Materials Science

Toughening Hydrogels Through Force-triggered Chemical Reactions that Lengthen Polymer Strands

Abstract

The utility and lifetime of materials made from polymer networks, including hydrogels, depend on their capacity to stretch and resist tearing. In gels and elastomers, those mechanical properties are often limited by the covalent chemical structure of the polymer strands between cross-links, which is typically fixed during the material synthesis. Here, we report polymer networks in which the constituent strands lengthen through force-coupled reactions that are triggered as the strands reach their nominal breaking point. Reactive strand extensions of up to 40% lead to hydrogels that stretch 40-50% further than, and exhibit tear energies twice that of, networks made from analogous control strands. The enhancements are synergistic with those provided by double network architectures, and complement other existing toughening strategies.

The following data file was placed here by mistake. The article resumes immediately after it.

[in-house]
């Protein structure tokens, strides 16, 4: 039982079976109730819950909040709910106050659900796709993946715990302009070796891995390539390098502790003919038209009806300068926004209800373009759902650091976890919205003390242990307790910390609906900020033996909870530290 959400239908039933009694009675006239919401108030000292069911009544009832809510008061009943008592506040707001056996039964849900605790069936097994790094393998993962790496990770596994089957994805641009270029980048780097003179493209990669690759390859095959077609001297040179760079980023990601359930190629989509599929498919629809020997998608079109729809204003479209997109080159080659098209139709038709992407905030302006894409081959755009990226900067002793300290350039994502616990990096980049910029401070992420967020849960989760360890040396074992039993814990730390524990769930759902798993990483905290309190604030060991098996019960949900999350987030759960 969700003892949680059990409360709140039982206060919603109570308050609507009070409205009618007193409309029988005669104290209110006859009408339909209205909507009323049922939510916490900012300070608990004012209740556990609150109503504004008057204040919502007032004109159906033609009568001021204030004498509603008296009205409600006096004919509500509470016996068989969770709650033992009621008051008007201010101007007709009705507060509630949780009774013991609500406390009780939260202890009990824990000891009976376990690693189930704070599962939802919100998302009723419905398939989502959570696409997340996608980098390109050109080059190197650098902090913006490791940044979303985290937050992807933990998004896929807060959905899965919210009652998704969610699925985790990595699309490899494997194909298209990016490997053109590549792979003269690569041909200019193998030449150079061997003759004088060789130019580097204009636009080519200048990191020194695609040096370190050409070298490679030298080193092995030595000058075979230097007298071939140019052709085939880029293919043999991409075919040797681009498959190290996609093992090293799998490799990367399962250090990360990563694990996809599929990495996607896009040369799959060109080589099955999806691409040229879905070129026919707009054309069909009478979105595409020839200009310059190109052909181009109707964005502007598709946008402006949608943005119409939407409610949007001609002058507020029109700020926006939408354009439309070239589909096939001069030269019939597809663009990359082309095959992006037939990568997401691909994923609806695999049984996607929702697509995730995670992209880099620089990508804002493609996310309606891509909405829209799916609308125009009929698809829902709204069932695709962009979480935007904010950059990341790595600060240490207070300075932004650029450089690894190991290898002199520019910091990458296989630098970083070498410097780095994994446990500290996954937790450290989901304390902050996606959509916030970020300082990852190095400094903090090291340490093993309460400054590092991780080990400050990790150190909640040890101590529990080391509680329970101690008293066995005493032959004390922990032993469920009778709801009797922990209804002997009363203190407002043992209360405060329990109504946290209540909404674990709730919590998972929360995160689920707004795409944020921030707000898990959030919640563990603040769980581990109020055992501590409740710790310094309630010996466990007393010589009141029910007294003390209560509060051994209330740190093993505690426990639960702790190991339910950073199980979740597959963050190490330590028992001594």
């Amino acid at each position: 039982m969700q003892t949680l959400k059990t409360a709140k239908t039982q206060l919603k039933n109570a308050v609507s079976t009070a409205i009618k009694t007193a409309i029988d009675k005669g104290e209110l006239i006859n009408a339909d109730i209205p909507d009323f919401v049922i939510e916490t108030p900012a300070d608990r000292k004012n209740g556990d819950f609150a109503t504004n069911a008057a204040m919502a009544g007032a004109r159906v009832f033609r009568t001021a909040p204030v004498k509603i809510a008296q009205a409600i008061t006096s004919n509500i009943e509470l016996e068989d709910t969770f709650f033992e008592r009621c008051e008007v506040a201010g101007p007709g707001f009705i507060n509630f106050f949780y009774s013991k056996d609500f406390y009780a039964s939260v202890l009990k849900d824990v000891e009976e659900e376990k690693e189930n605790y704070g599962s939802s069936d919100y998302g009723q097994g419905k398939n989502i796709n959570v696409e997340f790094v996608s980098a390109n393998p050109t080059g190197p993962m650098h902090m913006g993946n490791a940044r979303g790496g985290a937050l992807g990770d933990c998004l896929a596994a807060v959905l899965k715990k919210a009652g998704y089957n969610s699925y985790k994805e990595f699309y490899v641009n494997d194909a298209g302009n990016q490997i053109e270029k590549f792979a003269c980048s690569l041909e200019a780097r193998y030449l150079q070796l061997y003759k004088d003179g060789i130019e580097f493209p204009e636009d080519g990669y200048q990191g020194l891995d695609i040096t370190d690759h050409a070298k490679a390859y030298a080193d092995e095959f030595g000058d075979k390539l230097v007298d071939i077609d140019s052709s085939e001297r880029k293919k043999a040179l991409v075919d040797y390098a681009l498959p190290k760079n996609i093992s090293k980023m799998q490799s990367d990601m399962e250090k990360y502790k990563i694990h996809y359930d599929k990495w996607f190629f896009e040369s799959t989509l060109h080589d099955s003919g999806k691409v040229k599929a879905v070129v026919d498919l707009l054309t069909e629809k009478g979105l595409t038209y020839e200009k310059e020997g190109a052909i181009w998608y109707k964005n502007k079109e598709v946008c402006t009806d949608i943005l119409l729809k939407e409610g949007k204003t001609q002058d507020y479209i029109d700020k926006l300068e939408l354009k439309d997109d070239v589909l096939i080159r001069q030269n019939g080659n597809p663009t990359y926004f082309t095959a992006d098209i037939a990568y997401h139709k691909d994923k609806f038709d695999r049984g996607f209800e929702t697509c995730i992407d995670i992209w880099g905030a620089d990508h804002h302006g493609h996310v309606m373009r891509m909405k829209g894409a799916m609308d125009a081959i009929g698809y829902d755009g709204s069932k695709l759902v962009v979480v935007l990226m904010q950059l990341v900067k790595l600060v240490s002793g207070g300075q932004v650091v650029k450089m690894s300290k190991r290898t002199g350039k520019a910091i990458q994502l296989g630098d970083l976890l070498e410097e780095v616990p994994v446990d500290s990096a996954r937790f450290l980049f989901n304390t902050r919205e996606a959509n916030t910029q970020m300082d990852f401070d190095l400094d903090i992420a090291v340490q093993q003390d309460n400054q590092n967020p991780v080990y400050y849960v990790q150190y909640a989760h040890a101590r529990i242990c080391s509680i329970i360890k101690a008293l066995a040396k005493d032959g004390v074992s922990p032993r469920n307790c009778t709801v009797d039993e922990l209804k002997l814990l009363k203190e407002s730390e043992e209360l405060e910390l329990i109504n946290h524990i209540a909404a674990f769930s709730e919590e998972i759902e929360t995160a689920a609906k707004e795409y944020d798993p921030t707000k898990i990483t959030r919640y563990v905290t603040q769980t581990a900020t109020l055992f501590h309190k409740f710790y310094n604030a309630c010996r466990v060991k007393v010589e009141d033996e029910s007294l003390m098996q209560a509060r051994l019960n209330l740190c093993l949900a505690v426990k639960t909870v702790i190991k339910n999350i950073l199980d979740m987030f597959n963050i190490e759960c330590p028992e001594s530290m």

Content

Thumbnail image of Toughening Hydrogels Through Force-triggered Chemical Reactions that Lengthen Polymer Strands.pdf

Supplementary material

Thumbnail image of DN1-con-tensile test.mp4
DN1-con-tensile test
Thumbnail image of DN1-tensile test.mp4
DN1-tensile test
Thumbnail image of Supplementary Materials-Toughening Hydrogels Through Force-triggered Chemical Reactions that Lengthen Polymer Strands .pdf
Supplementary Materials-Toughening Hydrogels Through Force-triggered Chemical Reactions that Lengthen Polymer Strands